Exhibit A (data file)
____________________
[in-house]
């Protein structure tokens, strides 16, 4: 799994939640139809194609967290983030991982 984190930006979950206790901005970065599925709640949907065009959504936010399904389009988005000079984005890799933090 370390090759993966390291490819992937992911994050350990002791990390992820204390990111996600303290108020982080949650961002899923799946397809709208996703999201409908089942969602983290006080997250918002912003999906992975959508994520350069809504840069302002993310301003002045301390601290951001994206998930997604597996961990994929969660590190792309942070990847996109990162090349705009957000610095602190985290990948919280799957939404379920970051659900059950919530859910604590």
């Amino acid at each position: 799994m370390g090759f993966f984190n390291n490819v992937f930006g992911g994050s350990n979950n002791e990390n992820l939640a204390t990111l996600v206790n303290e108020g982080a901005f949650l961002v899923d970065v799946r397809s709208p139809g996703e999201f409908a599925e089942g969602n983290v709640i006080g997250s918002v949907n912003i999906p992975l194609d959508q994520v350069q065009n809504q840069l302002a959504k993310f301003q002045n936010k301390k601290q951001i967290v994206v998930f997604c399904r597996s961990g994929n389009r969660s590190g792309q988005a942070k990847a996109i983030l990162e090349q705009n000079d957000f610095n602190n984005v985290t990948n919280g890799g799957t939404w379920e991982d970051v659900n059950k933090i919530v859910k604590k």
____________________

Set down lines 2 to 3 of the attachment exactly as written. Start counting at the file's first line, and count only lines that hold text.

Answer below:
């Protein structure tokens, strides 16, 4: 799994939640139809194609967290983030991982 984190930006979950206790901005970065599925709640949907065009959504936010399904389009988005000079984005890799933090 370390090759993966390291490819992937992911994050350990002791990390992820204390990111996600303290108020982080949650961002899923799946397809709208996703999201409908089942969602983290006080997250918002912003999906992975959508994520350069809504840069302002993310301003002045301390601290951001994206998930997604597996961990994929969660590190792309942070990847996109990162090349705009957000610095602190985290990948919280799957939404379920970051659900059950919530859910604590």
């Amino acid at each position: 799994m370390g090759f993966f984190n390291n490819v992937f930006g992911g994050s350990n979950n002791e990390n992820l939640a204390t990111l996600v206790n303290e108020g982080a901005f949650l961002v899923d970065v799946r397809s709208p139809g996703e999201f409908a599925e089942g969602n983290v709640i006080g997250s918002v949907n912003i999906p992975l194609d959508q994520v350069q065009n809504q840069l302002a959504k993310f301003q002045n936010k301390k601290q951001i967290v994206v998930f997604c399904r597996s961990g994929n389009r969660s590190g792309q988005a942070k990847a996109i983030l990162e090349q705009n000079d957000f610095n602190n984005v985290t990948n919280g890799g799957t939404w379920e991982d970051v659900n059950k933090i919530v859910k604590k």